When setting goals, be reasonable. To gauge prior performance, look at the number of conversions you received in the last month, three months, and six months. However, don’t be scared to exceed your targets. Once your objectives have been determined, use site analytics to track your progress toward them on a regular basis. 

You could use the following objectives as examples to raise your conversion rate:

  • In six months, increase website conversions by 10%.
  • By the end of Q4, raise the conversion rate from 1.5% to 2%. 
  • Increase monthly conversions by 500.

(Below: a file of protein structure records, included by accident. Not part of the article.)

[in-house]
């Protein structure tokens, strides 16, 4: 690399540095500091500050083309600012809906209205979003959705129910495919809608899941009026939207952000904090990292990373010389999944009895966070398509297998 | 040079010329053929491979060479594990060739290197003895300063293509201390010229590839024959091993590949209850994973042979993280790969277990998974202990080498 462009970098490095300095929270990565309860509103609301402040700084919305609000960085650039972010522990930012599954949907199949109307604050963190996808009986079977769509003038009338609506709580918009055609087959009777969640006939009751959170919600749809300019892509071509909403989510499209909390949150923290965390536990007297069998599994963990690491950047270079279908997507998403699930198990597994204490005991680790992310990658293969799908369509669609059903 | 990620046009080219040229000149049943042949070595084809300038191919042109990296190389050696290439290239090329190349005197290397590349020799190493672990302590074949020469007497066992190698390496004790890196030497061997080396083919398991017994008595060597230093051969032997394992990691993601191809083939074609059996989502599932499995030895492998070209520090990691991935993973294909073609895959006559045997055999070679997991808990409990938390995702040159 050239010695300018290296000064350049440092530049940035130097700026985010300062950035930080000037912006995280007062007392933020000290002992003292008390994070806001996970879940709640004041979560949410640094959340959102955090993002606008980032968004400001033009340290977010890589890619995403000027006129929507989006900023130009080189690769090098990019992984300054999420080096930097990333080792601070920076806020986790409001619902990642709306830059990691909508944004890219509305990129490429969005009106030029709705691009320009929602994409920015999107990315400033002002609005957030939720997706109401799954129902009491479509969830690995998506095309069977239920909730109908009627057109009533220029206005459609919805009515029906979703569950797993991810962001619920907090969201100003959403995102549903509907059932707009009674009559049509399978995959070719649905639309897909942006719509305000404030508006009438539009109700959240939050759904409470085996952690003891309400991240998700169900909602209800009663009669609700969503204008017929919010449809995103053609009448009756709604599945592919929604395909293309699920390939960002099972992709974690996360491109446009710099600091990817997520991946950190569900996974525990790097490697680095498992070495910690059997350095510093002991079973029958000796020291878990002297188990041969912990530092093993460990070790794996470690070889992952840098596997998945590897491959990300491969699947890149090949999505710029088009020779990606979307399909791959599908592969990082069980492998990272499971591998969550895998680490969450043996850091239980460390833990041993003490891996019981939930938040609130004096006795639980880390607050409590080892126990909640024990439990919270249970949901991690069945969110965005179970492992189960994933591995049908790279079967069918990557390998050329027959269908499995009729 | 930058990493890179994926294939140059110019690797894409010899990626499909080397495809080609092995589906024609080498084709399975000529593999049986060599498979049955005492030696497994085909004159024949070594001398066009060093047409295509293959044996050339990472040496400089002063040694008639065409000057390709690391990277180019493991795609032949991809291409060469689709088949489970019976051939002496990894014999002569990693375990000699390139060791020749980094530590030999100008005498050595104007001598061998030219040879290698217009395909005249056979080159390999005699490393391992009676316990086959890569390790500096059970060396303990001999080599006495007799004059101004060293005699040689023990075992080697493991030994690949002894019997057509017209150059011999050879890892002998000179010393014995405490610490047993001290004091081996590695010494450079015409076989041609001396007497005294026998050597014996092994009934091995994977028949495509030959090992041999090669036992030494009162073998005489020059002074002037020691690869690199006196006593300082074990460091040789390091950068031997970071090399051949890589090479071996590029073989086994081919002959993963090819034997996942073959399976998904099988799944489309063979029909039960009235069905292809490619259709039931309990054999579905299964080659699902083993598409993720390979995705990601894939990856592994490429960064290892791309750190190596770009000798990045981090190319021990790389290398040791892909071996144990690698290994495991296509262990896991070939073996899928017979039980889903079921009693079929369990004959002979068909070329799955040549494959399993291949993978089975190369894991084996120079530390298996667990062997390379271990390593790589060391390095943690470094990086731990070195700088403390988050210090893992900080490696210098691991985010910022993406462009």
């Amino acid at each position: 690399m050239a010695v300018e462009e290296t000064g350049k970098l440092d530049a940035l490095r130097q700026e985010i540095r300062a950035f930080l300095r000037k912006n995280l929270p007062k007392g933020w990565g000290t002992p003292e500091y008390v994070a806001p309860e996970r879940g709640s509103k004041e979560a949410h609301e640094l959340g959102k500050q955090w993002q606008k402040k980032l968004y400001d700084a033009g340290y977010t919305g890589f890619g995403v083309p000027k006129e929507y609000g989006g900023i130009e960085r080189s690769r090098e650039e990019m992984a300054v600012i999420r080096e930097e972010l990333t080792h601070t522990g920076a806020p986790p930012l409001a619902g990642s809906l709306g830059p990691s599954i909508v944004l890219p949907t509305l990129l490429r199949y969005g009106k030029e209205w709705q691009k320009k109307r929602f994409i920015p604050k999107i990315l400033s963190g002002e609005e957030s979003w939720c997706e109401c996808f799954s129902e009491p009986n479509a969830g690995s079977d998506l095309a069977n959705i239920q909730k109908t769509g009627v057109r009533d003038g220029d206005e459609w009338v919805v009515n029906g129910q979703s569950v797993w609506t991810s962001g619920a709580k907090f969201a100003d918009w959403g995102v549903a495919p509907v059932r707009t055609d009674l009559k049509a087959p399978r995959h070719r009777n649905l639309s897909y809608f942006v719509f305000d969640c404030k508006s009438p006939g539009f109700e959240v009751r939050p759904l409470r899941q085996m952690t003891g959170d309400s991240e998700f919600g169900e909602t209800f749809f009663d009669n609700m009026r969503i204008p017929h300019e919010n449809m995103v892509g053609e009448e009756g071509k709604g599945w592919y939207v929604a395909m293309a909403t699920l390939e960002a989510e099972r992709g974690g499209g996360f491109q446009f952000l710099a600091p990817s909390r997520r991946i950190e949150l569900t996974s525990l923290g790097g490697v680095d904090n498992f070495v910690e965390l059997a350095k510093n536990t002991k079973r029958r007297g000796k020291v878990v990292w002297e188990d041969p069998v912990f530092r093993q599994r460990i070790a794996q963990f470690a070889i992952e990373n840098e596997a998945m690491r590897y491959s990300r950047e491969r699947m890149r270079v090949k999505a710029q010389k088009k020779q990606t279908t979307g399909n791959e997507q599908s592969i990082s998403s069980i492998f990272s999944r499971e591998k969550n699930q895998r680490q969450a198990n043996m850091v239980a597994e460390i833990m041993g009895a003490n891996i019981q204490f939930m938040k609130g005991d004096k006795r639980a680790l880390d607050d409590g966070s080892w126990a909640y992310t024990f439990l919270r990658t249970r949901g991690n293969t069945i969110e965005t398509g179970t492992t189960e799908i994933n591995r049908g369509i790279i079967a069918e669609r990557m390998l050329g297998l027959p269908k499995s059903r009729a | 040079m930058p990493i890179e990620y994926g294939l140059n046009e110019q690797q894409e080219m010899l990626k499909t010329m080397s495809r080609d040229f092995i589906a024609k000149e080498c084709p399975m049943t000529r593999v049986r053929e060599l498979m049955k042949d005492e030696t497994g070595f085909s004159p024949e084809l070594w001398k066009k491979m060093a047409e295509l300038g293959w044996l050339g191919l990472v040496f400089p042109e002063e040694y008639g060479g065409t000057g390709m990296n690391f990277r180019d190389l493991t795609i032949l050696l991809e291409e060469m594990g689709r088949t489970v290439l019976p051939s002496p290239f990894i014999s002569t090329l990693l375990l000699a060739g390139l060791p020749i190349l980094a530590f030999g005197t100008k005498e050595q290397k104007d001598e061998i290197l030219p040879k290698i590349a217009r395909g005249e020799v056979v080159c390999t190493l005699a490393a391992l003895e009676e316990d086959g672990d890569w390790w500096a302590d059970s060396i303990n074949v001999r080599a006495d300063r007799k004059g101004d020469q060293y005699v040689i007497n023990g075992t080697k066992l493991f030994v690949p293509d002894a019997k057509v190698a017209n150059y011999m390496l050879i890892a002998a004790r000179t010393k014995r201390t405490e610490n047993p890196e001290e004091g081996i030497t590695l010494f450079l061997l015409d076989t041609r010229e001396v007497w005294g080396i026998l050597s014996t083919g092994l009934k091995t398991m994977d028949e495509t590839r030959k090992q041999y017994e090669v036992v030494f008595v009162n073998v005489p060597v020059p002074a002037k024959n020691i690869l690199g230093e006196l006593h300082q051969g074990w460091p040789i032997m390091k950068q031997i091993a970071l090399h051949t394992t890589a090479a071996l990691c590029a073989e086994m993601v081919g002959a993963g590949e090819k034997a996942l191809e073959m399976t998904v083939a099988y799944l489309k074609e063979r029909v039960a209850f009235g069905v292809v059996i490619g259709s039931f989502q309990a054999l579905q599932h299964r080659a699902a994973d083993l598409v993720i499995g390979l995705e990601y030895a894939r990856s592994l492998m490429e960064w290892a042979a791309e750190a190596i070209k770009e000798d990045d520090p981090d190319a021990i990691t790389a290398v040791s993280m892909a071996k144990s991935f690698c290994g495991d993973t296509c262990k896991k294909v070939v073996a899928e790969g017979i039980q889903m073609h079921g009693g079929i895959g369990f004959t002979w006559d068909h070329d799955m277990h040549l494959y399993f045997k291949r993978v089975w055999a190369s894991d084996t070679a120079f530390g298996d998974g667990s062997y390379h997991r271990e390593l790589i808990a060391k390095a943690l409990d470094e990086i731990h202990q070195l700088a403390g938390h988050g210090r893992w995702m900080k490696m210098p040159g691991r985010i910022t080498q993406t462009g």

3. Analyze your website’s data

Without selection or memory bias, you may make well-informed judgments with concrete data that offers insights into user behavior. Even though a client expresses preference for a particular product page’s design, you can nevertheless determine that one page performs better than the other if the statistics shows that a different product page generated 20% more conversions.

Your conversion rate—that is, the proportion of visitors who become customers—is the most crucial piece of information. Segmenting and comparing by page and traffic channel is the most effective approach to obtain valuable insights from your conversion rate. This data can be produced by a variety of analytics platforms, but Google Analytics is one of the most often used. Here are two methods for breaking apart and contrasting your data: